Dreaming Characteristics in Non-Rapid Eye Movement Parasomnia and idiopathic Rapid Eye Movement Sleep Behaviour Disorder: Similarities and Differences

Qi Rui See, Kausar Raheel, Iain Duncan, Nazanin Biabani, Irene Di Giulio, Andrea Romigi, Veena Kumari, David O'Regan, Scott Ashley Cairney, Daniele Urso, K. Ray Chaudhuri, Valentina Gnoni, Panagis Drakatos, Ivana Rosenzweig*

*Corresponding author for this work

Research output: Contribution to journalArticlepeer-review


Background: Speech graph analysis (SGA) of dreams has recently shown promise as an objective and language-invariant diagnostic tool that can aid neuropsychiatric diagnosis. Whilst the notion that dreaming mentations reflect distinct physiologic processes is not new, such studies in patients with sleep disorders remain exceptionally scarce. Here, using SGA and other dream content analyses, we set to investigate structural and thematic differences in morning dream recalls of patients diagnosed with Non-Rapid Eye Movement Parasomnia (NREMP) and Idiopathic REM Sleep Behavior Disorder (iRBD).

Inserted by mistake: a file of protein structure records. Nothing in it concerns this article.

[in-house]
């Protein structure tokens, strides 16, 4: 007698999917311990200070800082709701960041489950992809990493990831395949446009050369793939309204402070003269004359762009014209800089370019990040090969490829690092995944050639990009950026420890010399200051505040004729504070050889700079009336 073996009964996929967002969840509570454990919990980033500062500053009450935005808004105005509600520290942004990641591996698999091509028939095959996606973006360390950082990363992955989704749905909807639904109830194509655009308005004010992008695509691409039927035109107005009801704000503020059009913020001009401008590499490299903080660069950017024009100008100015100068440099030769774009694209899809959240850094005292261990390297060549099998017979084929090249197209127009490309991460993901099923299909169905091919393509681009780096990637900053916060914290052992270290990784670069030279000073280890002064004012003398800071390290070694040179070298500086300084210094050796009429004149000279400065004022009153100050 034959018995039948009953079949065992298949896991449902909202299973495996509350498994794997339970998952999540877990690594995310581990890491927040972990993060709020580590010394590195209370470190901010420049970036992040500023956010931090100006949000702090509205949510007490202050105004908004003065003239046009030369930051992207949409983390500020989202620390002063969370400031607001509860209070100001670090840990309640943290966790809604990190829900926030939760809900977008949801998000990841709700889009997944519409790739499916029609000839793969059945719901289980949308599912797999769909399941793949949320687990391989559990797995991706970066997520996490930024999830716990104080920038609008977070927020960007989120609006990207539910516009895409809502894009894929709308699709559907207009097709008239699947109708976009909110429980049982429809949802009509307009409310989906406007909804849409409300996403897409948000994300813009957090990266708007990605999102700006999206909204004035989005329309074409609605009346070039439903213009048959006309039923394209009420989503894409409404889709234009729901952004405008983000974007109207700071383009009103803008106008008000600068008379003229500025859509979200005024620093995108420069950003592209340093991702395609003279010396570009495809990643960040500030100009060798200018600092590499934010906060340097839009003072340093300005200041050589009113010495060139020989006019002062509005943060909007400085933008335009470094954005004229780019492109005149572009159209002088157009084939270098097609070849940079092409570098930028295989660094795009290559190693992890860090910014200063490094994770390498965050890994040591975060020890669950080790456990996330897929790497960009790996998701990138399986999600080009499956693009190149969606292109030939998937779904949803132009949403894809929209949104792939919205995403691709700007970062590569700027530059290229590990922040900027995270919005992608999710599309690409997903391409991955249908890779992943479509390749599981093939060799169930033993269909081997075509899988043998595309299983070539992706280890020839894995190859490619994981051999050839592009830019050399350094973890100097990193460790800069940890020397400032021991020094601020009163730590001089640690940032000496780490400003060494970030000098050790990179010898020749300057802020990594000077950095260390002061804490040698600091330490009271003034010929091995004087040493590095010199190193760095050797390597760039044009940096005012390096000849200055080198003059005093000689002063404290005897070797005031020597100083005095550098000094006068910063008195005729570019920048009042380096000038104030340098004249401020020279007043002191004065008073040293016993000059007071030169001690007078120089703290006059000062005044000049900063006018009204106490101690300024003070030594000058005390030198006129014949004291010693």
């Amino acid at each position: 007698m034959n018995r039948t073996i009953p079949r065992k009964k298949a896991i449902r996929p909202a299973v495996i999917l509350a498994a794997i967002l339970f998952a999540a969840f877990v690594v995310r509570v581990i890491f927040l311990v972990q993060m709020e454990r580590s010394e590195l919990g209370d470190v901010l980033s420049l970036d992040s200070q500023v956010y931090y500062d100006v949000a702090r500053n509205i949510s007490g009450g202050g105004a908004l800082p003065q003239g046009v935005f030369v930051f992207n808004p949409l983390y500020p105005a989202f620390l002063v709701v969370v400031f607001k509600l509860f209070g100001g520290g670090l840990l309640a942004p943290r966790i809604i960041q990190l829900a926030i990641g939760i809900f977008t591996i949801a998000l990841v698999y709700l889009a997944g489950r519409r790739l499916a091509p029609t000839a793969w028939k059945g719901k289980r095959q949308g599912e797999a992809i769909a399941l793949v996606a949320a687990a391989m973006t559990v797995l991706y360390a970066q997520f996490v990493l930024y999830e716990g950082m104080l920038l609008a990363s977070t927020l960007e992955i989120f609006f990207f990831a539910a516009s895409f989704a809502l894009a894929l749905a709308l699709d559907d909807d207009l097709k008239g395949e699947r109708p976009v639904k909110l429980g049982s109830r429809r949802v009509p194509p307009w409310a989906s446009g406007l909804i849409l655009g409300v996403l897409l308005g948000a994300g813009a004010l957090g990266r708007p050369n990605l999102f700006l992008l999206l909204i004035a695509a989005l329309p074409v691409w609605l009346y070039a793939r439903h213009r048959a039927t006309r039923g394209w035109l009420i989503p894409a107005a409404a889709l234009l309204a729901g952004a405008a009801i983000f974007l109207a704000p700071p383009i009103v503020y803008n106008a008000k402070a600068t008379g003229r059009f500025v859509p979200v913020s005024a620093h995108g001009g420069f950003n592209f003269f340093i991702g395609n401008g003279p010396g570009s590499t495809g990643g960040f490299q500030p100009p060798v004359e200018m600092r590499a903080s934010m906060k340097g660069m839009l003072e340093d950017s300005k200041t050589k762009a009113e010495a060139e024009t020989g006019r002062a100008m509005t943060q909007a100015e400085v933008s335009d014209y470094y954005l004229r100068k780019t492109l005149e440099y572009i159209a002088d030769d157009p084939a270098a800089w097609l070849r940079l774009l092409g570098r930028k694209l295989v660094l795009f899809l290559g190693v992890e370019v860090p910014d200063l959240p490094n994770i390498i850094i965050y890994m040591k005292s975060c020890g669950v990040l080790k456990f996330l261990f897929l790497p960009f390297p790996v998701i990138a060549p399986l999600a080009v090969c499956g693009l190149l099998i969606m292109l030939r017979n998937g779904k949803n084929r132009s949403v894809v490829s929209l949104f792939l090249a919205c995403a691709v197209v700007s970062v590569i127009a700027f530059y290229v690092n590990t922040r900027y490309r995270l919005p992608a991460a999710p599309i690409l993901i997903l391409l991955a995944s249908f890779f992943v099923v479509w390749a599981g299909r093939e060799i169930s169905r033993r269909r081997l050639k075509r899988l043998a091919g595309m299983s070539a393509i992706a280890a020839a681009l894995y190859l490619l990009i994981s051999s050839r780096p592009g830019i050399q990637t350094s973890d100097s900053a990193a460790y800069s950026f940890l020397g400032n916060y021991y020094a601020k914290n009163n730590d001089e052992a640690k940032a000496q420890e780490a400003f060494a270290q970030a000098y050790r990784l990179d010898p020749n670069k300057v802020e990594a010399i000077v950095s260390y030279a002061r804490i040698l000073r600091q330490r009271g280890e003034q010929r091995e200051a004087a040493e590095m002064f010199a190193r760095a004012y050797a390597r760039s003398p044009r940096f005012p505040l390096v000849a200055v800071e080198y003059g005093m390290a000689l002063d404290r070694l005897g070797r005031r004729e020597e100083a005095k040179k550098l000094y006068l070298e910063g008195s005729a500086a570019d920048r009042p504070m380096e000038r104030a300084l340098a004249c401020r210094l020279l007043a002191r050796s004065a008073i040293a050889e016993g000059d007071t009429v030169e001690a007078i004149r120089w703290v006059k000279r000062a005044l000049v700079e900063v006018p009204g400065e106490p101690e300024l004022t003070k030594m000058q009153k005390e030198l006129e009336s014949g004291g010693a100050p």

Methods: A retrospective cross-sectional study of morning dream recalls of iRBD and NREMP patients was undertaken. Traditional dream content analyses, such as Orlinsky and Hall and Van de Castle analyses, were initially conducted. Subsequently, SGA was performed in order to objectively quantify structural speech differences between the dream recalls of the two patient groups.

Results: Comparable rate of morning recall of dreams in the sleep laboratory was recorded; 25% of iRBD and 18.35% of NREMP patients. Aggression in dreams was recorded by 28.57% iRBD versus 20.00% in NREMP group. iRBD patients were more likely to recall dreams (iRBD vs NREMP; P=.007), but they also had more white dreams, i.e. having a feeling of having dreamt, but with no memory of it. Visual and quantitative graph speech analyses of iRBD dreams suggested stable sequential structure, reflecting the linearity of the chronological narrative. Conversely, NREMP dream reports displayed more recursive, less stable systems, with significantly higher scores of graph connectivity measures.

Conclusions: The findings of our exploratory study suggest that iRBD and NREMP patients may not only differ on what is recalled in their dreams, but also, perhaps more strikingly, on how dreams are recalled. It is hoped that future SGA-led dream investigations of larger groups of patients will help discern distinct mechanistic underpinnings and any associated clinical implications.
Original languageEnglish
Pages (from-to)263-277
Number of pages15
JournalNature and Science of Sleep
Publication statusPublished - 8 Mar 2024

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© 2024 See et al.

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